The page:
Independent of the underlying physical causes of Pacific climate variability, an understanding of the PDO and ENSO as behaving like a complex and dynamic system in chaos theory emerged from a 2007 study by Tsonis et al. They constructed a numerical network model from 4 observed ocean and climate indices - ENSO, PDO, the North Atlantic Oscillation (NAO) and the Pacific Northwest Anomaly (PNA) - thus capturing most of the major modes of climate variability in the period 1900–2000. This network synchronized around 1909, the mid 1940’s and 1976/77 – after which the climate state shifted. A later study (Swanson and Tsonis 2009) found a similar shift in 1998/2001. They found that where a ‘synchronous state was followed by a steady increase in the coupling strength between the indices, the synchronous state was destroyed, after which a new climate state emerged. These shifts are associated with significant changes in global temperature trend and in ENSO variability.’

We are in a cool mode of the Pacific decadal pattern.

Marco said...

Oh dear, did Robert Ellison seriously cite McLean et al on his blog?

Yes, he did...

Robert I Ellison said...

Oh Hi Marco - I also, without apology, used the UAH tropospheric temperature. I like the monthly update because it shows up ENSO clearly as it happens. I have 2 dozen odd other peer reviewed sources referenced.

From memory, the McLean paper used the 1st derivative of troposheric temperature and correlated that with a lagged SOI. That seems to me to be a valid procedure to get a number for what is obvious - that ENSO is the biggest influence on surface temperature variation. The criticism was that the 1st derivative is of course trendless - which is something I left well enough alone.

Tsonis et al above...on the other hand...

Now I know there is a fair bit of climate warrior rubbish going on - but you can't in all fairness dismiss the entire review based on a claim that ENSO has a short term impact on surface temp?

I keep saying that the only reason I bother is that an exquisite dilemma exists. The planet seems likely to cool over 10 to 30 more years as a cool Pacific Ocean mode intensifies. Even if you can’t quite believe this at the moment, it is a possibility that emerges from peer reviewed science. Yet there remains a significant climate risk – necessarily so as an outcome of the physical theory of complex and dynamic systems.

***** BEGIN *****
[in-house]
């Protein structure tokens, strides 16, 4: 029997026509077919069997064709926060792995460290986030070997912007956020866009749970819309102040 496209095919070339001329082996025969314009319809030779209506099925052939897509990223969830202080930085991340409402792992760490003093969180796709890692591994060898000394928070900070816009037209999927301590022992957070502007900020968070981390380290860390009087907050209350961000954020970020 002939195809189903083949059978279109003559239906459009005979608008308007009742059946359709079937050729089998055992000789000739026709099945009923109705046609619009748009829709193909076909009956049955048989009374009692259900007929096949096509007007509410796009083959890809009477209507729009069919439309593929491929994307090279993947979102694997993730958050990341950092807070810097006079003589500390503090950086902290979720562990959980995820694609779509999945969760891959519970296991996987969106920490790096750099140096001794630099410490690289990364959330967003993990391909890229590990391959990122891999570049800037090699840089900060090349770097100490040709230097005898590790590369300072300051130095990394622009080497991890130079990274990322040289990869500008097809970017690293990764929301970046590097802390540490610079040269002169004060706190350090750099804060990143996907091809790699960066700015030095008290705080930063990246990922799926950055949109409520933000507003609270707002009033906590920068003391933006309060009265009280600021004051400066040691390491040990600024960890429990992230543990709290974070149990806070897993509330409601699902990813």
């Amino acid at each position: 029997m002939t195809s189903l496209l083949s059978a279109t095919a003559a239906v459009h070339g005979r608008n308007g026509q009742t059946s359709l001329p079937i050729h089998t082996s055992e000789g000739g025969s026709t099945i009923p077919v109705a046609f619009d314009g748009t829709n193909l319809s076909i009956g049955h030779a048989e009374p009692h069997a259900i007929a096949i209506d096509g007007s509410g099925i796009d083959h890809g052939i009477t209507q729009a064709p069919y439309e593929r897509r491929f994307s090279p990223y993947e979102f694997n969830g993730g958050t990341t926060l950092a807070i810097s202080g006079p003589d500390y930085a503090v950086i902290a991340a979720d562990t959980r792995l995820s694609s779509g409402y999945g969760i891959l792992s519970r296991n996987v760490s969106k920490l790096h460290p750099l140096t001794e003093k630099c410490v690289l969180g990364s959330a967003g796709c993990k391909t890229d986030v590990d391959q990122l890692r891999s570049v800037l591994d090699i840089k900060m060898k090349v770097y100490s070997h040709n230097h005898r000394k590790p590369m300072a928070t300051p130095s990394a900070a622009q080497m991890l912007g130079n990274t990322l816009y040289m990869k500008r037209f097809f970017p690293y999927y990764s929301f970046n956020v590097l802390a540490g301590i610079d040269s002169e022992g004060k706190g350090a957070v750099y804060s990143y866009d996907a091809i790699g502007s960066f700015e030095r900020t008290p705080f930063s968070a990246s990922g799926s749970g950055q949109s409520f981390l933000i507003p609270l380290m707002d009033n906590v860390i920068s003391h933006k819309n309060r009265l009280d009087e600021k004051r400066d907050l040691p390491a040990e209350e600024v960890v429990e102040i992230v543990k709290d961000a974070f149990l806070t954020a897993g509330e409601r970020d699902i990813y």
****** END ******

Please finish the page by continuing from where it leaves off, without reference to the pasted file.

So try to follow - I know it easier to be a climate warrior with a clear enemy - zombie skeptics - but OMG - what if the planet is cooling for a couple of decades. There is a realclimate post by Kyle Swanson - Warming interrupted: much ado about natural variation. I wouldn't take it as gospel - but read the 2007 paper as well.

EliRabett said...

Problem is an oscillation driven cooling is on top of a RISING trend, so to claim that there will be cooling based on a cycle or so is, shall we say, data abuse.

Robert I Ellison said...

Hmmm. It is still not a cycle or an oscillation - that misunderstands the nature of the dynamic. And the annual average surface temp is hugely irrelevant to anything very much - but it does have an unwarranted social significance. It has nil analytic power - So I can’t abuse what I don’t use.

NASA says that 'the overall slow decrease of upwelling SW flux from the mid-1980's until the end of the 1990's and subsequent increase from 2000 onwards appear to caused, primarily, by changes in global cloud cover (although there is a small increase of cloud optical thickness after 2000) and is confirmed by the ERBS measurements.' http://isccp.giss.nasa.gov/projects/browse_fc.html This is a result of the warm Pacific mode from 1977 to 1998.

Cloud is critical in the radiative balance of the planet. We are in a cool Pacific mode. These last 20 to 40 years - but it might change tomorrow. Cool modes are associated with cloud increases in the eastern Pacific as more low level stratiform cloud form over cold sea surfaces. See Any Clements… and Zhu Ping… amongst the references especially. Also Dessler (2010) – a positive correlation between ENSO driven surface temps and clouds as seen in the CERES record. Although see Zhu Ping… for an account of the underlying mechanisms.

The big changes in radiative flux in ISCCP-FD, ERBS and CERES – and therefore the planets radiative balance - is in reflected shortwave. We can’t in fact distinguish the AGW signal – huge as it must undoubtedly be - from the background noise.

The current super La Niña is a result of the cool Pacific decadal mode – we should expect more of them along with less intense and frequent El Niño. With record –ve SOI – the probability is that it will hang around for this year at least cooling the planet.

Robert I Ellison said...

A positive correlation between ENSO driven surface temps and clouds as seen in the CERES record?

That should be a negative correlation.

Robert I Ellison said...

Just one more post and I will get on my bike.

I have referred to this post before: http://www.realclimate.org/index.php/archives/2009/07/warminginterrupted-much-ado-about-natural-variability/

Even just another 10 years of no warming - has huge political implications. Not sure if simply glossing over the potential is the best strategy.

But to mix metaphors - if sticking your head in the burrow floats your boat - don't let me stop you.

Sagar Bethea said...

And, of course, Eastern Canada is, as it were, boiling (see the first link to the NCAR report)